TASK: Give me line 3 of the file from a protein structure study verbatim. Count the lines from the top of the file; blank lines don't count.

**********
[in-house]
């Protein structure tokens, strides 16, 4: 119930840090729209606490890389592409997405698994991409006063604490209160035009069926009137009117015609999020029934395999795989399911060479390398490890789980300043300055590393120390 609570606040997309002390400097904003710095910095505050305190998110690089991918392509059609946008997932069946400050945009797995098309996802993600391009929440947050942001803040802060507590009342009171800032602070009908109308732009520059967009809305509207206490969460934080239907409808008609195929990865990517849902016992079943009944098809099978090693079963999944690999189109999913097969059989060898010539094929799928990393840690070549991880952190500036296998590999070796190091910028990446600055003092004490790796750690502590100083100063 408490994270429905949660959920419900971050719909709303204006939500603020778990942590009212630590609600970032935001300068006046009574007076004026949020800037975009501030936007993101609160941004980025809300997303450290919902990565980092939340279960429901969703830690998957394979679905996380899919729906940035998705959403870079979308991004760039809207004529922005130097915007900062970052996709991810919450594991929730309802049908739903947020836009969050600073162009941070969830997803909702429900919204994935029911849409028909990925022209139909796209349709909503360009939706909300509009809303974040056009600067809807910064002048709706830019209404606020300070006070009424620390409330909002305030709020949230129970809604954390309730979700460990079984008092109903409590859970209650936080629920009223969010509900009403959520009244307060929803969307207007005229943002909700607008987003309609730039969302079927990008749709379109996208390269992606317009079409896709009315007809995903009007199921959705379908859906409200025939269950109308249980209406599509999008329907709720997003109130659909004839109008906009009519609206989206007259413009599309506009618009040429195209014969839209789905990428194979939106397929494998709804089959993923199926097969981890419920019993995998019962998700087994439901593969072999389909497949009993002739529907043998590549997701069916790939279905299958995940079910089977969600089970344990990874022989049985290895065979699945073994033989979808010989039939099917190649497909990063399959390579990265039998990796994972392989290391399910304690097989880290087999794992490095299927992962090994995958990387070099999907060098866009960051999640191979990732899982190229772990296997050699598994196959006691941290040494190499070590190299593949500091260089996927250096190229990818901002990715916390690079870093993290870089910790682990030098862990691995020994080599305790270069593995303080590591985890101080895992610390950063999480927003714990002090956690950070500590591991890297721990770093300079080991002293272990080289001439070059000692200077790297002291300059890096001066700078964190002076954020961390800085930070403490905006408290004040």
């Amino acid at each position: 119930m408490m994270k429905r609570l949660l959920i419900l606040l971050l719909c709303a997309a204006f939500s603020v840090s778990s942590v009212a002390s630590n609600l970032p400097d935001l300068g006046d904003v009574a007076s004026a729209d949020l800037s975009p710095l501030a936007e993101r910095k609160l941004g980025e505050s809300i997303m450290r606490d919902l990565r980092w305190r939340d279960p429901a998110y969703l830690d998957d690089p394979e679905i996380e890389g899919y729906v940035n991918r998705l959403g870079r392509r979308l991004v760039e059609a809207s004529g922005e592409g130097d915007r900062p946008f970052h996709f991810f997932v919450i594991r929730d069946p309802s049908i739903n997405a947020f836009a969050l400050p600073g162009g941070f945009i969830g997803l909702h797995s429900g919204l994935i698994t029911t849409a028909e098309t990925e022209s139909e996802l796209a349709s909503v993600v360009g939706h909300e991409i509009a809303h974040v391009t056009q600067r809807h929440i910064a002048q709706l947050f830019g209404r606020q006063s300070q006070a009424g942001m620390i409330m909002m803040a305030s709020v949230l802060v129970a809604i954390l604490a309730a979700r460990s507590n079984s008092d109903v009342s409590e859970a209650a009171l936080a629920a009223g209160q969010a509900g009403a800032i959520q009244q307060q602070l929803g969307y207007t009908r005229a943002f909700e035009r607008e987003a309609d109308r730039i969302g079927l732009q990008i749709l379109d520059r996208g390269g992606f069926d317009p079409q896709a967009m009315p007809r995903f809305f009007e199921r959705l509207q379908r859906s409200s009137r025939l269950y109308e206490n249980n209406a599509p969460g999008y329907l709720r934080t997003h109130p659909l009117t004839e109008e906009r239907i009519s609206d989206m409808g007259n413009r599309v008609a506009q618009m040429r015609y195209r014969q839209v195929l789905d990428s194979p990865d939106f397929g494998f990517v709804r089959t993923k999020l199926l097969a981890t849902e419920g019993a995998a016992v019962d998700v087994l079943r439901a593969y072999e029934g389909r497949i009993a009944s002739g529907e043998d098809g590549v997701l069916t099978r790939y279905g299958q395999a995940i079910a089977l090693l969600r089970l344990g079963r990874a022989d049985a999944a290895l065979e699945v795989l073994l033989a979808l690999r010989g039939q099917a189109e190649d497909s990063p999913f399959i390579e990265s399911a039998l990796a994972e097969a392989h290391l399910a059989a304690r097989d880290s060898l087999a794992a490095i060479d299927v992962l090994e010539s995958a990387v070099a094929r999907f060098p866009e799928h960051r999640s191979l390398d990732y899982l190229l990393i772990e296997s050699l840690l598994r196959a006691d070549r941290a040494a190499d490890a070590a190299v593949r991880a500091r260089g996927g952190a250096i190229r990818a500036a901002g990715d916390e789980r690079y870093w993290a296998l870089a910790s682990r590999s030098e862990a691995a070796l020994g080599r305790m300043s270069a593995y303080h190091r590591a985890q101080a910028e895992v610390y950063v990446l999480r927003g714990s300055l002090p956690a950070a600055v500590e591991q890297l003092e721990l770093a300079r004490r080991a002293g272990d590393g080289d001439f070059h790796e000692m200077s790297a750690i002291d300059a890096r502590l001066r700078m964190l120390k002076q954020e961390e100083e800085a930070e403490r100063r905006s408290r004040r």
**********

């Amino acid at each position: 119930m408490m994270k429905r609570l949660l959920i419900l606040l971050l719909c709303a997309a204006f939500s603020v840090s778990s942590v009212a002390s630590n609600l970032p400097d935001l300068g006046d904003v009574a007076s004026a729209d949020l800037s975009p710095l501030a936007e993101r910095k609160l941004g980025e505050s809300i997303m450290r606490d919902l990565r980092w305190r939340d279960p429901a998110y969703l830690d998957d690089p394979e679905i996380e890389g899919y729906v940035n991918r998705l959403g870079r392509r979308l991004v760039e059609a809207s004529g922005e592409g130097d915007r900062p946008f970052h996709f991810f997932v919450i594991r929730d069946p309802s049908i739903n997405a947020f836009a969050l400050p600073g162009g941070f945009i969830g997803l909702h797995s429900g919204l994935i698994t029911t849409a028909e098309t990925e022209s139909e996802l796209a349709s909503v993600v360009g939706h909300e991409i509009a809303h974040v391009t056009q600067r809807h929440i910064a002048q709706l947050f830019g209404r606020q006063s300070q006070a009424g942001m620390i409330m909002m803040a305030s709020v949230l802060v129970a809604i954390l604490a309730a979700r460990s507590n079984s008092d109903v009342s409590e859970a209650a009171l936080a629920a009223g209160q969010a509900g009403a800032i959520q009244q307060q602070l929803g969307y207007t009908r005229a943002f909700e035009r607008e987003a309609d109308r730039i969302g079927l732009q990008i749709l379109d520059r996208g390269g992606f069926d317009p079409q896709a967009m009315p007809r995903f809305f009007e199921r959705l509207q379908r859906s409200s009137r025939l269950y109308e206490n249980n209406a599509p969460g999008y329907l709720r934080t997003h109130p659909l009117t004839e109008e906009r239907i009519s609206d989206m409808g007259n413009r599309v008609a506009q618009m040429r015609y195209r014969q839209v195929l789905d990428s194979p990865d939106f397929g494998f990517v709804r089959t993923k999020l199926l097969a981890t849902e419920g019993a995998a016992v019962d998700v087994l079943r439901a593969y072999e029934g389909r497949i009993a009944s002739g529907e043998d098809g590549v997701l069916t099978r790939y279905g299958q395999a995940i079910a089977l090693l969600r089970l344990g079963r990874a022989d049985a999944a290895l065979e699945v795989l073994l033989a979808l690999r010989g039939q099917a189109e190649d497909s990063p999913f399959i390579e990265s399911a039998l990796a994972e097969a392989h290391l399910a059989a304690r097989d880290s060898l087999a794992a490095i060479d299927v992962l090994e010539s995958a990387v070099a094929r999907f060098p866009e799928h960051r999640s191979l390398d990732y899982l190229l990393i772990e296997s050699l840690l598994r196959a006691d070549r941290a040494a190499d490890a070590a190299v593949r991880a500091r260089g996927g952190a250096i190229r990818a500036a901002g990715d916390e789980r690079y870093w993290a296998l870089a910790s682990r590999s030098e862990a691995a070796l020994g080599r305790m300043s270069a593995y303080h190091r590591a985890q101080a910028e895992v610390y950063v990446l999480r927003g714990s300055l002090p956690a950070a600055v500590e591991q890297l003092e721990l770093a300079r004490r080991a002293g272990d590393g080289d001439f070059h790796e000692m200077s790297a750690i002291d300059a890096r502590l001066r700078m964190l120390k002076q954020e961390e100083e800085a930070e403490r100063r905006s408290r004040r």